Performance implications of cross-domain calls for unit tests

My latest post about classifying tests of code that spawns AppDomain instances as integration tests raised a discussion in our team that can be quickly summarized as “does it matter?” Running a test fixture has certain overhead, and even if AppDomain creation comes at considerable costs, will we ever notice it when running a suite of thousands tests spread around hundred different assemblies.

In order to check how much cross-domain calls may add to a unit test session, I created a simple project with the following class:

[Serializable]
public class ClassUnderTest
{
    public void Wait(int milliseconds)
    {
        System.Threading.Thread.Sleep(milliseconds);
    }

    public void WaitAcrossDomain(int milliseconds)
    {
        var setup = new AppDomainSetup();
        setup.ApplicationBase = AppDomain.CurrentDomain.BaseDirectory;
        setup.ConfigurationFile = AppDomain.CurrentDomain.SetupInformation.ConfigurationFile;
        var domain = AppDomain.CreateDomain("ClassUnderTest", AppDomain.CurrentDomain.Evidence, setup);
        var instance = domain.CreateInstanceAndUnwrap(Assembly.GetAssembly(this.GetType()).FullName, this.GetType().FullName) as ClassUnderTest;
        System.Threading.Thread.Sleep(milliseconds);
    }
}

Then I created tests for both Wait and WaitAcrossDomain methods and measured how much time unit test runner used on test execution. I ran these tests using the following assumptions:


  • Unit tests must run fast. As Michael Feathers pointed once, if a unit test takes more than 1/10 of a second to execute, it is a slow unit test. So I passed only two values to Wait methods: 10 and 1 milliseconds. Code that needs more usually falls into integration test category.
  • As long as tests belong to the same assembly, total time to execute them is approximately the same as if there was only one test containing all code from these tests. I verified this assumption, and it was valid. So it saved me from copy-pasting test code into multiple tests. I just created one method with [Test] attribute and executed all logical tests in a single loop from that method.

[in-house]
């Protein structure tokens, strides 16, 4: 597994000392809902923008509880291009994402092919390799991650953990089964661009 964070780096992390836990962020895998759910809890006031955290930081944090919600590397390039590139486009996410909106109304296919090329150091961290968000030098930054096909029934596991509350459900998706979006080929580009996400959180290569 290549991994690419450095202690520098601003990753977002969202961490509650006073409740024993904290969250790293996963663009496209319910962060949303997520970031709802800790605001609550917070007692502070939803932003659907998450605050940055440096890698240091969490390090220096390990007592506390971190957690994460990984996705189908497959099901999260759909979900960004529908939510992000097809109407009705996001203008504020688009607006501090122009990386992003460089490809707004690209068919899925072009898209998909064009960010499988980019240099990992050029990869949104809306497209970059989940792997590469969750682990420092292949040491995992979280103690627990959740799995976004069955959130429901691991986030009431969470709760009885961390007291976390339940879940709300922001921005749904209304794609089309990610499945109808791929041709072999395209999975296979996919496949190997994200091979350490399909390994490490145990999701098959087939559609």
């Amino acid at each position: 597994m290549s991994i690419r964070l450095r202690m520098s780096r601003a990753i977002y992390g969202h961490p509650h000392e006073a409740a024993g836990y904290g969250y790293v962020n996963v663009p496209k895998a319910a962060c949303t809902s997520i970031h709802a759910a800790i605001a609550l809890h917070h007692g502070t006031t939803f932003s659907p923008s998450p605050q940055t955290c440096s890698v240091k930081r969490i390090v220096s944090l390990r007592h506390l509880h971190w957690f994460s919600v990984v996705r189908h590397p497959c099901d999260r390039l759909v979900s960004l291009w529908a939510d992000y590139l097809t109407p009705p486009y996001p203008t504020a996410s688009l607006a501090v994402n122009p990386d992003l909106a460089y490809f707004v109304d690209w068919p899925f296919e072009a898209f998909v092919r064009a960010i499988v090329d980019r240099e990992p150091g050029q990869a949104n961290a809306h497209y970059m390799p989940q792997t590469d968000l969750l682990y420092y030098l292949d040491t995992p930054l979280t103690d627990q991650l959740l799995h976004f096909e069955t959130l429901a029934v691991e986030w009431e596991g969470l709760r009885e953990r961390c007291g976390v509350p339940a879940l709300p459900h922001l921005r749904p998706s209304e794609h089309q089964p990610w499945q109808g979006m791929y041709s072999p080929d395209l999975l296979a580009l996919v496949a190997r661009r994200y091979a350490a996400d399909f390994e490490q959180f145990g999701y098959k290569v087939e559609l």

• Test execution overhead will depend on different test runners may

Below are benchmark results from test sessions performed using TestDriven.NET.

 

1. Unit tests for a method that executes in 10 milliseconds

 

Number of tests

Calls within single domain

With cross-domain calls

1

1.3

1.4

10

1.3

1.6

100

2.5

5.1

1000

12.6

42.2

 

2. Unit tests for a method that executes in 1 millisecond

 

Number of tests

Calls within single domain

With cross-domain calls

1

1.4

1.4

10

1.4

1.5

100

1.6

3.8

1000

3.1

20.0

 

As you can see from these tables, tests with cross-domain calls take much longer time to execute – but only if a test project contains large number of such tests: 100 or more. In case test assembly contains only few tests or there are only few cross-domain calls in these tests, overhead of test execution makes cross-domain communication performance costs negligible.

I still believe that cross-domain communication is integration matter and developers should strive to write fastest possible unit tests. However, from practical point of view tests that execute code that spawns new domains most likely will not become a bottleneck in your development environment.

Advertisements

Leave a Reply

Fill in your details below or click an icon to log in:

WordPress.com Logo

You are commenting using your WordPress.com account. Log Out / Change )

Twitter picture

You are commenting using your Twitter account. Log Out / Change )

Facebook photo

You are commenting using your Facebook account. Log Out / Change )

Google+ photo

You are commenting using your Google+ account. Log Out / Change )

Connecting to %s